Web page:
Despite the absurdity of it all and the fear/horror as well as frustration those poll workers faced, I was a little bit impressed the guy came back to apologize. That is not something we see very often. Actually, in eight years of working elections, I don't think that's ever happened. While this the first situation I've ever had escalate to the point we were one step away from calling the police, there are countless situations where we've listened to people fuss or rant over things that are incorrect or that we have no control over. I wouldn't wish yesterday's scenario on any poll worker. But it was quite pleasant after hearing "the voter came back as we were closing the polls" to hear the soothing words "he went home and read the paper, realized he was wrong, and was coming back to apologize."

While that dude's choice of cologne still stinks, at least now there's a whiff of pleasantness about him.

Monday, July 16, 2012

ELeCtiOn DaY

4am- alarm goes off
6am- I am officially on call and we hope to be out the door and on the way to McDonalds
6:30am- I am officially "on the road" heading to 8 precincts for visual inspections, 2 paper inspections, and trouble-shooting (of which I hope and pray there is very little!)
7:30pm - polls close and I park somewhere, fill out paperwork and await 8 phone calls saying "Polls are closed, results successfully sent, and we are going HOME"
8:45pm - start making phone calls if I've not heard from all of my precincts;
9:00pm - report to the Boad of Elections that all my precincts are closed and packed up, drive to Rand Rd to turn in supplies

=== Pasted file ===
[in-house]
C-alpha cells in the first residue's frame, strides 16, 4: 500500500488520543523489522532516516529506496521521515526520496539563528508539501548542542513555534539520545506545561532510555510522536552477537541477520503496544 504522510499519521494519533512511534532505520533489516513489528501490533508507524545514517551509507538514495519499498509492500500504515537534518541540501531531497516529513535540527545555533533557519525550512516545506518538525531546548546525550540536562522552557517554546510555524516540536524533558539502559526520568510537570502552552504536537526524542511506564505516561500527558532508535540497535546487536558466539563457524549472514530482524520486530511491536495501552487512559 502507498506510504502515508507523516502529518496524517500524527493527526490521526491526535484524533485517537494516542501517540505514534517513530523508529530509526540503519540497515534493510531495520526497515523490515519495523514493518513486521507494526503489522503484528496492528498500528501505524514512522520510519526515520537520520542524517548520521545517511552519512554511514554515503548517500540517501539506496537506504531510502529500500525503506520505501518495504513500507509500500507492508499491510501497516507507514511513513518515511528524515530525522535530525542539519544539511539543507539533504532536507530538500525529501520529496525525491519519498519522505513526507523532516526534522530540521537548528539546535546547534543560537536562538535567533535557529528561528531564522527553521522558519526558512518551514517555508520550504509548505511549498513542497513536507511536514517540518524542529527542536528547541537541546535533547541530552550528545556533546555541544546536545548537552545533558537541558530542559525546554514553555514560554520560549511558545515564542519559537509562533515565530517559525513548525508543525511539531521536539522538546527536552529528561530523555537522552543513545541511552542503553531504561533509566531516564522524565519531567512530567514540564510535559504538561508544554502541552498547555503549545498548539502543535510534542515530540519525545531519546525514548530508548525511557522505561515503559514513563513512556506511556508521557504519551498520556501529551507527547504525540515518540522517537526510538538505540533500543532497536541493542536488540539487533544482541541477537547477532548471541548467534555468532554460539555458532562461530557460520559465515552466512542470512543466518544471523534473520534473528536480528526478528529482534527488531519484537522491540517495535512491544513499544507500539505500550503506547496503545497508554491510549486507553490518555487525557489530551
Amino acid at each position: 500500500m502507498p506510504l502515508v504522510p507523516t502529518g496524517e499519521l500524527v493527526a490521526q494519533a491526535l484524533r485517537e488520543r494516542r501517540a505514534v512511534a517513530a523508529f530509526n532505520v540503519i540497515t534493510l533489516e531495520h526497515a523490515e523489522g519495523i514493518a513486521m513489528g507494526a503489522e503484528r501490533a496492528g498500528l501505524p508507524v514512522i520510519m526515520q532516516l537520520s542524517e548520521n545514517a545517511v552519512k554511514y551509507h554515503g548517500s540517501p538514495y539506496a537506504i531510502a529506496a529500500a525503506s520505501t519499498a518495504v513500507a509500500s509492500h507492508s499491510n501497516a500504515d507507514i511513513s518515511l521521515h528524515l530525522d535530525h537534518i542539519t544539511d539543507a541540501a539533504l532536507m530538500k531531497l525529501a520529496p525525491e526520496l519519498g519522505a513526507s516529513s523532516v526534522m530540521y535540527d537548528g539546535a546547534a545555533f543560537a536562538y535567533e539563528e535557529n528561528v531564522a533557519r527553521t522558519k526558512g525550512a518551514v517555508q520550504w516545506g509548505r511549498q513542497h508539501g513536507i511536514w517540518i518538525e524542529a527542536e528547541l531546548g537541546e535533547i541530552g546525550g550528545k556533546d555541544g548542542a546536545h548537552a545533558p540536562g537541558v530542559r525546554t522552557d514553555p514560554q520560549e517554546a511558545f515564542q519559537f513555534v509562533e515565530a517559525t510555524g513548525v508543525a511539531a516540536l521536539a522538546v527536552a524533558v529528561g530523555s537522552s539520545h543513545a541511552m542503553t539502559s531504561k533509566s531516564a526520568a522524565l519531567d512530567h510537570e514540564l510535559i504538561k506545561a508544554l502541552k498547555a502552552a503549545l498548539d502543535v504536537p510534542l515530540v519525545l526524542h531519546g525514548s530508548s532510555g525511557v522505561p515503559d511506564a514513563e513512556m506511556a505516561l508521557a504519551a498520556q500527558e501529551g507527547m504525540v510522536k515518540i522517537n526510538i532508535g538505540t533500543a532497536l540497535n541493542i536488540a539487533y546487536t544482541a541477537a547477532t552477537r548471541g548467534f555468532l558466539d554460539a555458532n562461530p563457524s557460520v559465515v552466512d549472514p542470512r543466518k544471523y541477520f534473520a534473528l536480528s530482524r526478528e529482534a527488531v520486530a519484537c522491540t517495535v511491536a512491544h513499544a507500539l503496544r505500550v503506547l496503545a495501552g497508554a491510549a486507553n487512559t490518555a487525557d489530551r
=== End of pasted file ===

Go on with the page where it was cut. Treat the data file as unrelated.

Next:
If we haven't met for supper somewhere earlier in the evening, we head to Waffle House (what other place do you know of that is open at 10pm for supper?)

Crash.

If you live in North Carolina, vote. Your life doesn't depend on it, but the state of our nation does.

super glue

Growing up in Alabama I heard a lot of football games. And a common refrain heard when a player dropped the ball was, "Coach, you better get that super glue out. Those boys aren't catching a thing today."  (For those of you in NC, read that with the Johnston County accent but draw the vowels out into another syllable (or have a "flat mouth" as our choir director says).

Today is one of those days when I feel I'm in need of super glue.

Eating healthy? I can catch that ball easy enough when I want to, but when it's a holiday/I'm tired/eating at someone else's house who doesn't cook healthy/monotony/chocolate craves/ rush my willpower, my resolve could use a little super glue.

Exercise?  When my schedule feels full (even though it's really not) and I'm tired both physically and emotionally, I not only need super glue to hold that ball in my hand, I need duct tape! After today's work-out where I have NO energy left and a long day still ahead of me, I could easily throw exercise to the curb.

Friendship? Nope. Not really interested in listening to someone tell me about their woes today. (Yes, my kindness is missing and I need to leave the stadium and find it.)

My head is telling me (in my mother's voice) "Don't be weary in well-doing for in due season you will reap if you faint not."  and my heart is telling me Bojangles sweet tea and chicken is just what this weary soul needs.

Which makes me laugh, because last night's lesson at church was how "the heart is deceitfully wicked; who can know it?" and how we need to let God search our hearts and we need to renew our minds with Scripture. I'm not a Jim Berg fan (the author of the book) for reasons I don't care to go into, but last night's lesson has been very useful today.

And in case you're wondering...I ate a banana sandwich for lunch instead of something that actually makes my taste buds water. Sigh....

Friday, July 13, 2012

busy weekend

This weekend is our church's annual Family Fun Festival (our outreach to the community). I also found out this week it's supply pick-up day for election officials, since Monday is set up for Tuesday's Election Day. (Wake County is having it's run-off then from the May primary.) I chose the last available pick-up time slot, so I'll only miss the last hour of the Family Fun Fest and should hopefully make it back in time to help clean up.